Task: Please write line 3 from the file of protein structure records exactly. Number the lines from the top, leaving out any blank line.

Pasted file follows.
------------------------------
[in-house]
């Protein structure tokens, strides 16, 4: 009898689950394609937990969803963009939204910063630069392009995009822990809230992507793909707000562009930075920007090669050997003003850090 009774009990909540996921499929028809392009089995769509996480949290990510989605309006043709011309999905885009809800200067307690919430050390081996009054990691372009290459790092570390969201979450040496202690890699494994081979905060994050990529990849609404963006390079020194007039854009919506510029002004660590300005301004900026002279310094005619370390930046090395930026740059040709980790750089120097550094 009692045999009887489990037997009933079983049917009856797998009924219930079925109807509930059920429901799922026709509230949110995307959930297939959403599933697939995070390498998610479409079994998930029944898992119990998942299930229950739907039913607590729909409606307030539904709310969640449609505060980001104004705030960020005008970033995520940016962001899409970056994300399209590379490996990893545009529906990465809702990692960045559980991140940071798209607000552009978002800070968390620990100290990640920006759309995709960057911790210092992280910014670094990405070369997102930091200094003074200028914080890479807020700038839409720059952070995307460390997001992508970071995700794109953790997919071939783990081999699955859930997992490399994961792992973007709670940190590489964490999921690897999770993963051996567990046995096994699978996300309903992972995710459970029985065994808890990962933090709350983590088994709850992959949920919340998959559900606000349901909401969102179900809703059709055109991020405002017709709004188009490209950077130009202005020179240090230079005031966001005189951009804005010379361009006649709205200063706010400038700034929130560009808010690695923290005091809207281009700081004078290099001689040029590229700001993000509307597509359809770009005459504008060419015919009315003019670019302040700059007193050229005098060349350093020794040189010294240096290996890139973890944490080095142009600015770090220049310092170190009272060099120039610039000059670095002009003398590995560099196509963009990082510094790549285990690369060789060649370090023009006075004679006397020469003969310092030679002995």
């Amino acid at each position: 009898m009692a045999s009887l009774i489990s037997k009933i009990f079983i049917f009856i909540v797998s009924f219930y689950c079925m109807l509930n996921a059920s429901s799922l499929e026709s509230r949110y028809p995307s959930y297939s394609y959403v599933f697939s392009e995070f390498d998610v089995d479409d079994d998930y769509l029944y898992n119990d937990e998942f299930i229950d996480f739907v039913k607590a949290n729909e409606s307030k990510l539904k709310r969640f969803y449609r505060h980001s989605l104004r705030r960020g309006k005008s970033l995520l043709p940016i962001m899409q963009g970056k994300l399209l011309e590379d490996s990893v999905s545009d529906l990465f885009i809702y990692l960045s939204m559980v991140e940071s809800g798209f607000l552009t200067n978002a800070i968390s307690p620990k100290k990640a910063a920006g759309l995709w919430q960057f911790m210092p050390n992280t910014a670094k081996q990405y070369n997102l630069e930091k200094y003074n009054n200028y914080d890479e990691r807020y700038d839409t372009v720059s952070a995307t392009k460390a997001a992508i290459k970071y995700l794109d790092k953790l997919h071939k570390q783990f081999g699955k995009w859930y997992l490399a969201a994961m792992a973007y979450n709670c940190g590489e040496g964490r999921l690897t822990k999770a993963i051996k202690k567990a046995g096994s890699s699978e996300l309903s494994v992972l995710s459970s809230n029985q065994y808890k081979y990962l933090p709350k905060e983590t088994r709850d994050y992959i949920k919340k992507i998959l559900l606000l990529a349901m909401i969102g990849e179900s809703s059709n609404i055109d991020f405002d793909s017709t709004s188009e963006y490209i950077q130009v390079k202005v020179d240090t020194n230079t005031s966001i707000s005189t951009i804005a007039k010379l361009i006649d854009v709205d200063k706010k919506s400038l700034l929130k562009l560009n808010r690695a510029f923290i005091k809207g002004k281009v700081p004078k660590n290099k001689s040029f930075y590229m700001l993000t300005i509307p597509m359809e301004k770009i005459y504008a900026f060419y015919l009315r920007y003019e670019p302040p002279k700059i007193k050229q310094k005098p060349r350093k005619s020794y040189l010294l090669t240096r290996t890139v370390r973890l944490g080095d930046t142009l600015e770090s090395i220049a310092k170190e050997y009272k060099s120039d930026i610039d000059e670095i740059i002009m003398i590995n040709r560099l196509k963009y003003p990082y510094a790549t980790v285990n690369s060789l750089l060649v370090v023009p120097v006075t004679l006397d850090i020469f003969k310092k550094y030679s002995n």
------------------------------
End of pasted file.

């Amino acid at each position: 009898m009692a045999s009887l009774i489990s037997k009933i009990f079983i049917f009856i909540v797998s009924f219930y689950c079925m109807l509930n996921a059920s429901s799922l499929e026709s509230r949110y028809p995307s959930y297939s394609y959403v599933f697939s392009e995070f390498d998610v089995d479409d079994d998930y769509l029944y898992n119990d937990e998942f299930i229950d996480f739907v039913k607590a949290n729909e409606s307030k990510l539904k709310r969640f969803y449609r505060h980001s989605l104004r705030r960020g309006k005008s970033l995520l043709p940016i962001m899409q963009g970056k994300l399209l011309e590379d490996s990893v999905s545009d529906l990465f885009i809702y990692l960045s939204m559980v991140e940071s809800g798209f607000l552009t200067n978002a800070i968390s307690p620990k100290k990640a910063a920006g759309l995709w919430q960057f911790m210092p050390n992280t910014a670094k081996q990405y070369n997102l630069e930091k200094y003074n009054n200028y914080d890479e990691r807020y700038d839409t372009v720059s952070a995307t392009k460390a997001a992508i290459k970071y995700l794109d790092k953790l997919h071939k570390q783990f081999g699955k995009w859930y997992l490399a969201a994961m792992a973007y979450n709670c940190g590489e040496g964490r999921l690897t822990k999770a993963i051996k202690k567990a046995g096994s890699s699978e996300l309903s494994v992972l995710s459970s809230n029985q065994y808890k081979y990962l933090p709350k905060e983590t088994r709850d994050y992959i949920k919340k992507i998959l559900l606000l990529a349901m909401i969102g990849e179900s809703s059709n609404i055109d991020f405002d793909s017709t709004s188009e963006y490209i950077q130009v390079k202005v020179d240090t020194n230079t005031s966001i707000s005189t951009i804005a007039k010379l361009i006649d854009v709205d200063k706010k919506s400038l700034l929130k562009l560009n808010r690695a510029f923290i005091k809207g002004k281009v700081p004078k660590n290099k001689s040029f930075y590229m700001l993000t300005i509307p597509m359809e301004k770009i005459y504008a900026f060419y015919l009315r920007y003019e670019p302040p002279k700059i007193k050229q310094k005098p060349r350093k005619s020794y040189l010294l090669t240096r290996t890139v370390r973890l944490g080095d930046t142009l600015e770090s090395i220049a310092k170190e050997y009272k060099s120039d930026i610039d000059e670095i740059i002009m003398i590995n040709r560099l196509k963009y003003p990082y510094a790549t980790v285990n690369s060789l750089l060649v370090v023009p120097v006075t004679l006397d850090i020469f003969k310092k550094y030679s002995n």